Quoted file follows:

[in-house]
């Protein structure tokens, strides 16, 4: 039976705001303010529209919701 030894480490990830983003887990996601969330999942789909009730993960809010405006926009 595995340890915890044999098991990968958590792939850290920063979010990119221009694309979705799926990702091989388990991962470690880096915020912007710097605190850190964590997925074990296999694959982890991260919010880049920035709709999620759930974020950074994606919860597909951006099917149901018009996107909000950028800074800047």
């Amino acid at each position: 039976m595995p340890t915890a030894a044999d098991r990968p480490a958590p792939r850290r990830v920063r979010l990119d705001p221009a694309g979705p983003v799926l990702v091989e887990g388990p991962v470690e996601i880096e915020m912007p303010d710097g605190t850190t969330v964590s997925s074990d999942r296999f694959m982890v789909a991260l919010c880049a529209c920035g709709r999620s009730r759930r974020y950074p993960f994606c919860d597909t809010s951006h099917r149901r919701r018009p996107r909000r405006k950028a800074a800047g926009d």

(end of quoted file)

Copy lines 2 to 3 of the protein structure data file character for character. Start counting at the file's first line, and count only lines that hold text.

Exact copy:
């Protein structure tokens, strides 16, 4: 039976705001303010529209919701 030894480490990830983003887990996601969330999942789909009730993960809010405006926009 595995340890915890044999098991990968958590792939850290920063979010990119221009694309979705799926990702091989388990991962470690880096915020912007710097605190850190964590997925074990296999694959982890991260919010880049920035709709999620759930974020950074994606919860597909951006099917149901018009996107909000950028800074800047």
């Amino acid at each position: 039976m595995p340890t915890a030894a044999d098991r990968p480490a958590p792939r850290r990830v920063r979010l990119d705001p221009a694309g979705p983003v799926l990702v091989e887990g388990p991962v470690e996601i880096e915020m912007p303010d710097g605190t850190t969330v964590s997925s074990d999942r296999f694959m982890v789909a991260l919010c880049a529209c920035g709709r999620s009730r759930r974020y950074p993960f994606c919860d597909t809010s951006h099917r149901r919701r018009p996107r909000r405006k950028a800074a800047g926009d």